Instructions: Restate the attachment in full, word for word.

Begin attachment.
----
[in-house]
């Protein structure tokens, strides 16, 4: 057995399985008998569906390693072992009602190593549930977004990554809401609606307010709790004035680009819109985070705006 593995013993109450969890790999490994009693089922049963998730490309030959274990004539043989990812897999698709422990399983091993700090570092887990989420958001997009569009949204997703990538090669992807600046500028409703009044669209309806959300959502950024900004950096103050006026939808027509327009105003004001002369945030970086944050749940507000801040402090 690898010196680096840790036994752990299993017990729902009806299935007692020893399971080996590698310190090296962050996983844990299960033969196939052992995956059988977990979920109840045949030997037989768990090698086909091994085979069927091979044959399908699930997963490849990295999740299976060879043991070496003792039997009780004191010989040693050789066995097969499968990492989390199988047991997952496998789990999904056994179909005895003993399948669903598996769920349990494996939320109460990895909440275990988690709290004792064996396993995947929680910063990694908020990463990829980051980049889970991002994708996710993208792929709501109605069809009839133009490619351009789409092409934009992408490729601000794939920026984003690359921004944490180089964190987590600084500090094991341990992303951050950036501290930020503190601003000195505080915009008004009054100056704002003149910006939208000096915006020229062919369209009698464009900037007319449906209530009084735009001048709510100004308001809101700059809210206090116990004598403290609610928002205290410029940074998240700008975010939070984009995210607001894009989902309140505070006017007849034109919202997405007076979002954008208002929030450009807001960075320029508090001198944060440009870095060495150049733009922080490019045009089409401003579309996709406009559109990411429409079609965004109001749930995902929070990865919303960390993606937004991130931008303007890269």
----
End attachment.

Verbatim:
[in-house]
């Protein structure tokens, strides 16, 4: 057995399985008998569906390693072992009602190593549930977004990554809401609606307010709790004035680009819109985070705006 593995013993109450969890790999490994009693089922049963998730490309030959274990004539043989990812897999698709422990399983091993700090570092887990989420958001997009569009949204997703990538090669992807600046500028409703009044669209309806959300959502950024900004950096103050006026939808027509327009105003004001002369945030970086944050749940507000801040402090 690898010196680096840790036994752990299993017990729902009806299935007692020893399971080996590698310190090296962050996983844990299960033969196939052992995956059988977990979920109840045949030997037989768990090698086909091994085979069927091979044959399908699930997963490849990295999740299976060879043991070496003792039997009780004191010989040693050789066995097969499968990492989390199988047991997952496998789990999904056994179909005895003993399948669903598996769920349990494996939320109460990895909440275990988690709290004792064996396993995947929680910063990694908020990463990829980051980049889970991002994708996710993208792929709501109605069809009839133009490619351009789409092409934009992408490729601000794939920026984003690359921004944490180089964190987590600084500090094991341990992303951050950036501290930020503190601003000195505080915009008004009054100056704002003149910006939208000096915006020229062919369209009698464009900037007319449906209530009084735009001048709510100004308001809101700059809210206090116990004598403290609610928002205290410029940074998240700008975010939070984009995210607001894009989902309140505070006017007849034109919202997405007076979002954008208002929030450009807001960075320029508090001198944060440009870095060495150049733009922080490019045009089409401003579309996709406009559109990411429409079609965004109001749930995902929070990865919303960390993606937004991130931008303007890269």